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Grohmann Museum's Visual History of 'Milwaukee Mills'

Art Review

Apr. 18, 2011
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Amid a rainy Gallery Night and Day, the Grohmann Museum at MSOE presented "Milwaukee Mills: A Visual History," an intimate one-room exhibit soaked in the history of the iron and steel mills of southeastern Wisconsin (from Mayville to Milwaukee). This intriguing timeline of black-and-white portraits/photographs, oil paintings and rugged artifacts drew a diverse crowd of people of all ages, but especially men. (Hint: In case one's trying to get their father, son or male significant other to engage in some artistic and historical enlightenment this summer, try this exhibit!)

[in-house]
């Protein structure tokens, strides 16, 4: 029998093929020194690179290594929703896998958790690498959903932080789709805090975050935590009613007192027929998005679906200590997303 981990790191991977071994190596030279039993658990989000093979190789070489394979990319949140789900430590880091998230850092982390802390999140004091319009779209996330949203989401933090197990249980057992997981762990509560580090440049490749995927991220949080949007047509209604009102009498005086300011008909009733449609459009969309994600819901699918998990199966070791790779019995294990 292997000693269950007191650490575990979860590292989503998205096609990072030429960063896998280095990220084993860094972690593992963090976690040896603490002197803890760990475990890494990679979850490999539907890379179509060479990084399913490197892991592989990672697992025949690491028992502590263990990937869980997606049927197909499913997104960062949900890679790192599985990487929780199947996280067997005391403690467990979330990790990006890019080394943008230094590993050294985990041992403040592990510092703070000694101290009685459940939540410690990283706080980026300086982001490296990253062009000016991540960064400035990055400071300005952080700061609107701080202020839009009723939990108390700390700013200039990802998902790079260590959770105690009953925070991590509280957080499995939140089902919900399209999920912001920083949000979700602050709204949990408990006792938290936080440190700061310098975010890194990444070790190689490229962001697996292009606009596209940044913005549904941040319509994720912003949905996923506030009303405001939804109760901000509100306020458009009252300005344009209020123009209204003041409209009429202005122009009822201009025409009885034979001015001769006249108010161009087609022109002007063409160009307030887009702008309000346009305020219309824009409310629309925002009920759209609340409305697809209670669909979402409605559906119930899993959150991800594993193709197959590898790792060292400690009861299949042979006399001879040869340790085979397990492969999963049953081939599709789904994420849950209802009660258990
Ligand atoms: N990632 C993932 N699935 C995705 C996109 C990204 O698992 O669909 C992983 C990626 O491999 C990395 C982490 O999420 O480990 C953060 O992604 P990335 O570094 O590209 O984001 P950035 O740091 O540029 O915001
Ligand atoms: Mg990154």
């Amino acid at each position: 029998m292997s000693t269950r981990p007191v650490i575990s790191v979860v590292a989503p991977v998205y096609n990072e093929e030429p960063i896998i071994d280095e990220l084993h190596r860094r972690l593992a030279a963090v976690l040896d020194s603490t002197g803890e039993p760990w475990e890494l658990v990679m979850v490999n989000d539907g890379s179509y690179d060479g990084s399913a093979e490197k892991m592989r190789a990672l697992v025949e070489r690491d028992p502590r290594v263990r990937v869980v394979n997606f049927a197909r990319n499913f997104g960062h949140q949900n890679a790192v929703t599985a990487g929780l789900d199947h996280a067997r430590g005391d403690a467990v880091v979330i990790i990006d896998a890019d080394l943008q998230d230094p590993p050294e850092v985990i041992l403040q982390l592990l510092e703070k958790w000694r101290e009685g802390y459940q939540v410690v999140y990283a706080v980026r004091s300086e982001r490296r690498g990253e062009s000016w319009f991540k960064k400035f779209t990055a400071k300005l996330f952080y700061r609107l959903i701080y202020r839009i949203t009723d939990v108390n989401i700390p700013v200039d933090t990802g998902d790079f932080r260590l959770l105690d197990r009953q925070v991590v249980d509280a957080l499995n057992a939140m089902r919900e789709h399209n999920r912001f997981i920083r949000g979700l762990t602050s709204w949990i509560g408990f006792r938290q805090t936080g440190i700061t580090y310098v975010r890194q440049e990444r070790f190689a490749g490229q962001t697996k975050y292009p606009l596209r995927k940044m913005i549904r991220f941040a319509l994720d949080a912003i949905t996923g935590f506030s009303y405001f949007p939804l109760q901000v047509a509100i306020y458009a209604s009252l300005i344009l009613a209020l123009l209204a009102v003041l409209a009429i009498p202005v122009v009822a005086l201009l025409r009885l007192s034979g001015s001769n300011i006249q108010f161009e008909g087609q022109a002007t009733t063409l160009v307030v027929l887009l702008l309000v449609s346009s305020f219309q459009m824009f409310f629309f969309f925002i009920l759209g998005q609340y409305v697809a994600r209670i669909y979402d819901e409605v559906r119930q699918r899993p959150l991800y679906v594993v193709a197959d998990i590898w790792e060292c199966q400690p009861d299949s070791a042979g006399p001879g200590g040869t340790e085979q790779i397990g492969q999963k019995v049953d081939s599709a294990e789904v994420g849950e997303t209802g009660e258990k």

Starting in 1845, the Mayville stove took center stage with its intricate detailing and iron ore configuration. This artifact gave birth to an extensive history of mining, smelting and iron manufacturing here in Wisconsin. In chronological order, the walls display portraits of the prominent men involved in this industry, along with a visual and textual story line: Mayville beginnings, mill collaborations, the panic of 1873 (Minerva Furnace), corporate expansions and the destruction of the iron industry in the 1930s.

Some of the slag and iron ore (byproducts of smelting) left over from the original stockpiles are situated in a case and were discovered just a few months ago by Bay View resident and iron enthusiast John Ebersol. According to Grohmann Museum Director John Kopmeier, it's typical to still find pieces of slag, iron ore or coke in the areas in which these spectacular structures once stood.

"Milwaukee Mills: A Visual History" continues through Aug. 21.


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